Worldwide Threat Assessment

The Worldwide Threat Assessment of the U.S. Intelligence Community is a document published each year, which itemizes the significant threats to the U.S. and its allies. This year’s report claims that China and Russia pose the greatest espionage and cyberattack threats to the U.S. but also warned that other adversaries and strategic competitors like Iran and North Korea will increasingly build and integrate cyber espionage, attack and influence capabilities into their efforts to influence U.S. policies. It warned that rivals to the US are successfully developing capabilities to “shape and alter the information and systems” that the U.S. relies on.

And on a daily basis, as we connect and integrate tens of billions of new digital devices into our lives and business processes, adversaries and strategic competitors will be able to gain even greater insight into and access to our protected information. In particular, the report warned that China and Russia present a “persistent cyber espionage threat and a growing attack threat” to US core military and critical infrastructure systems, businesses and social media, as well as attacks designed to aggravate social and racial tensions, undermine trust in authorities and criticize perceived anti-Russia and anti-Chinese politicians.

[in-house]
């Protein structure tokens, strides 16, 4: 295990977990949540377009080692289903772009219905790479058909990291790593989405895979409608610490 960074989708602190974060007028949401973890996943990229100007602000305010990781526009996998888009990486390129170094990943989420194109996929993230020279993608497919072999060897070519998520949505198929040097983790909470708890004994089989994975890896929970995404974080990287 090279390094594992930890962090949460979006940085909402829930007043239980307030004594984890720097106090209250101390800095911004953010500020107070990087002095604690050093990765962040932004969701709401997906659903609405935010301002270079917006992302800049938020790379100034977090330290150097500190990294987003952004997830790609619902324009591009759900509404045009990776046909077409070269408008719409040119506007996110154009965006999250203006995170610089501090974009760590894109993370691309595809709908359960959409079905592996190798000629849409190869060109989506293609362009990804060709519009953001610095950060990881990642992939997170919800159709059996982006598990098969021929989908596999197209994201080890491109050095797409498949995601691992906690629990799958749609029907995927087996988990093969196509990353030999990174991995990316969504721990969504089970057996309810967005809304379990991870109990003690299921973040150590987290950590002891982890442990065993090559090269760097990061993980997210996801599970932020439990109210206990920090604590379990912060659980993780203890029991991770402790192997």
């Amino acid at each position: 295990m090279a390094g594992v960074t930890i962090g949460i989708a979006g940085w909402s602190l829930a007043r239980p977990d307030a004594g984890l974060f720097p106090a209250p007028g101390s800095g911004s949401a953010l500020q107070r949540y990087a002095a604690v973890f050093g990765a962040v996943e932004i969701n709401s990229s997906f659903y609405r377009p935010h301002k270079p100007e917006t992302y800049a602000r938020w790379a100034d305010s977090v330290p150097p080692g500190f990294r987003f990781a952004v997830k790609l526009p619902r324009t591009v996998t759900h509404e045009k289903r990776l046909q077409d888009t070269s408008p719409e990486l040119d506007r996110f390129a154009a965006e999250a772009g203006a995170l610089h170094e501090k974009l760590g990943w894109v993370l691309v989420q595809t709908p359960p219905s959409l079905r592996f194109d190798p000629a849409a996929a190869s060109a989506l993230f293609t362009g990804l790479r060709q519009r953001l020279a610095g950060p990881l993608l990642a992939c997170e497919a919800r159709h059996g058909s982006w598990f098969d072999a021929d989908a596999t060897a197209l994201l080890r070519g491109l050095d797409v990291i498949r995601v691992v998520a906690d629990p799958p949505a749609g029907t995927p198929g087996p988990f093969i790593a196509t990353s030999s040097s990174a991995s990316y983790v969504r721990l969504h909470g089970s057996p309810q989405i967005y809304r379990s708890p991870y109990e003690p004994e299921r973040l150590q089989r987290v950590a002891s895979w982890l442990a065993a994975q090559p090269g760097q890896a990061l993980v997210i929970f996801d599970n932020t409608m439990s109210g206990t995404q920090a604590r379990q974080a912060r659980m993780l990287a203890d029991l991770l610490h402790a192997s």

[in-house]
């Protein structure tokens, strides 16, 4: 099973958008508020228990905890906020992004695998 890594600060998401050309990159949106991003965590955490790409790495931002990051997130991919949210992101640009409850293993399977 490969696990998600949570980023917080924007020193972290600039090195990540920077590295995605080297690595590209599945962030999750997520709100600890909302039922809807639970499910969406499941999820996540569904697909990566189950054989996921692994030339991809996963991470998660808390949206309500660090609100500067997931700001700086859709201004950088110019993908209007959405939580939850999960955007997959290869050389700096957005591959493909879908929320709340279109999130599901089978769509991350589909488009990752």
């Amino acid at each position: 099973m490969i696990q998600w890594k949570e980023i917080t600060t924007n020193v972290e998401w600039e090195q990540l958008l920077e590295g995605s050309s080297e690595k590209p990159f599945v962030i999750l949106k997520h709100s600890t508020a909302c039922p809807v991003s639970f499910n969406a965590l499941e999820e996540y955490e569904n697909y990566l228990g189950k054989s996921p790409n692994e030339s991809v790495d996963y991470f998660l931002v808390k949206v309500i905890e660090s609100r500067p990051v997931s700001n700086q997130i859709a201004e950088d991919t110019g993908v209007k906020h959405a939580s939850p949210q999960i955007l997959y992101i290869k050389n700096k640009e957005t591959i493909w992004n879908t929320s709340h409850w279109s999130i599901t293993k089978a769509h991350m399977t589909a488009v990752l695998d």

Not Enough, Wrong Ones, Too Easy

In summary, we don’t have enough educational programs, the ones we do have are focused on the wrong skills and the degrees are too easily obtained. A degree in Cybersecurity isn’t like a degree in Political Science where the assumption is that the student will learn how to

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